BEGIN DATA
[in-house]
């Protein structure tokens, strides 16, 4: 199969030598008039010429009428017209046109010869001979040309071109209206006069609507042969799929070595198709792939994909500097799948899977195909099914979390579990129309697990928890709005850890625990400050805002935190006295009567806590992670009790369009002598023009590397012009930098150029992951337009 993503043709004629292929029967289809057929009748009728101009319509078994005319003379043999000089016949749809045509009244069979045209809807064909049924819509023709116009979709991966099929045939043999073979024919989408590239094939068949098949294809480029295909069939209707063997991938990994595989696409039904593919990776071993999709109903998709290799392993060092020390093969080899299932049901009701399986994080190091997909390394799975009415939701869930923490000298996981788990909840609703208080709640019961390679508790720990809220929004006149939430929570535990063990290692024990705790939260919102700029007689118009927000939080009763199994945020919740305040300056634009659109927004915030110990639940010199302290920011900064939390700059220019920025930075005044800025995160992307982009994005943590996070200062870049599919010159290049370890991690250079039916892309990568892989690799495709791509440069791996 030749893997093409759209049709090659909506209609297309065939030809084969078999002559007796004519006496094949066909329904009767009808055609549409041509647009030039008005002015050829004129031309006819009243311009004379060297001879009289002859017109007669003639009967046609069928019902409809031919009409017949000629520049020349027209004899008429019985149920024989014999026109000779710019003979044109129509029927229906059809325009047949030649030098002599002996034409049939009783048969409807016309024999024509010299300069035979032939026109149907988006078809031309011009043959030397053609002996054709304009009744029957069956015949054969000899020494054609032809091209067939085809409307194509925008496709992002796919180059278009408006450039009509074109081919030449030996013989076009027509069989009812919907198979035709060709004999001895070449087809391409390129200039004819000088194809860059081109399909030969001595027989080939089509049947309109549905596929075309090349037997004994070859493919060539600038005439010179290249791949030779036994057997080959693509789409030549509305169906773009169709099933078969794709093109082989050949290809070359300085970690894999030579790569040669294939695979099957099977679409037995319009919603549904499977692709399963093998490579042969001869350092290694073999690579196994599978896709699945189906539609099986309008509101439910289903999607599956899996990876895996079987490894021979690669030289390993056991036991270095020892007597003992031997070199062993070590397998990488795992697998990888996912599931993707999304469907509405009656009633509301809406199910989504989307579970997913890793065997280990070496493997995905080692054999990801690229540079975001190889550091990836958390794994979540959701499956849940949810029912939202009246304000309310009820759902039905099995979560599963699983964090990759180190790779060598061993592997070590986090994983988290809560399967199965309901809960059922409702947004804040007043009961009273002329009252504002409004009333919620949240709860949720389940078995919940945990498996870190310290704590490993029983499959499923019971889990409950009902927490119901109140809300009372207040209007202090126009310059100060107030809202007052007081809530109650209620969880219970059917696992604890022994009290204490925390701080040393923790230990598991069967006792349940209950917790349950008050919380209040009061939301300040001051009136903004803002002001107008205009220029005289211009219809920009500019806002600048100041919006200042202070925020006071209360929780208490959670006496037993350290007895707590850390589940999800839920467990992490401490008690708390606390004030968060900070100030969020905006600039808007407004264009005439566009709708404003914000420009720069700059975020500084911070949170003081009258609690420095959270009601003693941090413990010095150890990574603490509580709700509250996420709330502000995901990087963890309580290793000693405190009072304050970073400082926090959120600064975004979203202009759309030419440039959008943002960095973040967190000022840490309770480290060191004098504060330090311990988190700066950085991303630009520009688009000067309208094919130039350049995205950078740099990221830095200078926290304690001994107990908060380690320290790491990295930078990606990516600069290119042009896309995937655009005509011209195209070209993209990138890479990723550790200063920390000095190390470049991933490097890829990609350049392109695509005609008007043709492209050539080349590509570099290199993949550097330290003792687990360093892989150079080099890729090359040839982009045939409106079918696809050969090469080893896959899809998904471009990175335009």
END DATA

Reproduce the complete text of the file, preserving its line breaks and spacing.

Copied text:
[in-house]
């Protein structure tokens, strides 16, 4: 199969030598008039010429009428017209046109010869001979040309071109209206006069609507042969799929070595198709792939994909500097799948899977195909099914979390579990129309697990928890709005850890625990400050805002935190006295009567806590992670009790369009002598023009590397012009930098150029992951337009 993503043709004629292929029967289809057929009748009728101009319509078994005319003379043999000089016949749809045509009244069979045209809807064909049924819509023709116009979709991966099929045939043999073979024919989408590239094939068949098949294809480029295909069939209707063997991938990994595989696409039904593919990776071993999709109903998709290799392993060092020390093969080899299932049901009701399986994080190091997909390394799975009415939701869930923490000298996981788990909840609703208080709640019961390679508790720990809220929004006149939430929570535990063990290692024990705790939260919102700029007689118009927000939080009763199994945020919740305040300056634009659109927004915030110990639940010199302290920011900064939390700059220019920025930075005044800025995160992307982009994005943590996070200062870049599919010159290049370890991690250079039916892309990568892989690799495709791509440069791996 030749893997093409759209049709090659909506209609297309065939030809084969078999002559007796004519006496094949066909329904009767009808055609549409041509647009030039008005002015050829004129031309006819009243311009004379060297001879009289002859017109007669003639009967046609069928019902409809031919009409017949000629520049020349027209004899008429019985149920024989014999026109000779710019003979044109129509029927229906059809325009047949030649030098002599002996034409049939009783048969409807016309024999024509010299300069035979032939026109149907988006078809031309011009043959030397053609002996054709304009009744029957069956015949054969000899020494054609032809091209067939085809409307194509925008496709992002796919180059278009408006450039009509074109081919030449030996013989076009027509069989009812919907198979035709060709004999001895070449087809391409390129200039004819000088194809860059081109399909030969001595027989080939089509049947309109549905596929075309090349037997004994070859493919060539600038005439010179290249791949030779036994057997080959693509789409030549509305169906773009169709099933078969794709093109082989050949290809070359300085970690894999030579790569040669294939695979099957099977679409037995319009919603549904499977692709399963093998490579042969001869350092290694073999690579196994599978896709699945189906539609099986309008509101439910289903999607599956899996990876895996079987490894021979690669030289390993056991036991270095020892007597003992031997070199062993070590397998990488795992697998990888996912599931993707999304469907509405009656009633509301809406199910989504989307579970997913890793065997280990070496493997995905080692054999990801690229540079975001190889550091990836958390794994979540959701499956849940949810029912939202009246304000309310009820759902039905099995979560599963699983964090990759180190790779060598061993592997070590986090994983988290809560399967199965309901809960059922409702947004804040007043009961009273002329009252504002409004009333919620949240709860949720389940078995919940945990498996870190310290704590490993029983499959499923019971889990409950009902927490119901109140809300009372207040209007202090126009310059100060107030809202007052007081809530109650209620969880219970059917696992604890022994009290204490925390701080040393923790230990598991069967006792349940209950917790349950008050919380209040009061939301300040001051009136903004803002002001107008205009220029005289211009219809920009500019806002600048100041919006200042202070925020006071209360929780208490959670006496037993350290007895707590850390589940999800839920467990992490401490008690708390606390004030968060900070100030969020905006600039808007407004264009005439566009709708404003914000420009720069700059975020500084911070949170003081009258609690420095959270009601003693941090413990010095150890990574603490509580709700509250996420709330502000995901990087963890309580290793000693405190009072304050970073400082926090959120600064975004979203202009759309030419440039959008943002960095973040967190000022840490309770480290060191004098504060330090311990988190700066950085991303630009520009688009000067309208094919130039350049995205950078740099990221830095200078926290304690001994107990908060380690320290790491990295930078990606990516600069290119042009896309995937655009005509011209195209070209993209990138890479990723550790200063920390000095190390470049991933490097890829990609350049392109695509005609008007043709492209050539080349590509570099290199993949550097330290003792687990360093892989150079080099890729090359040839982009045939409106079918696809050969090469080893896959899809998904471009990175335009």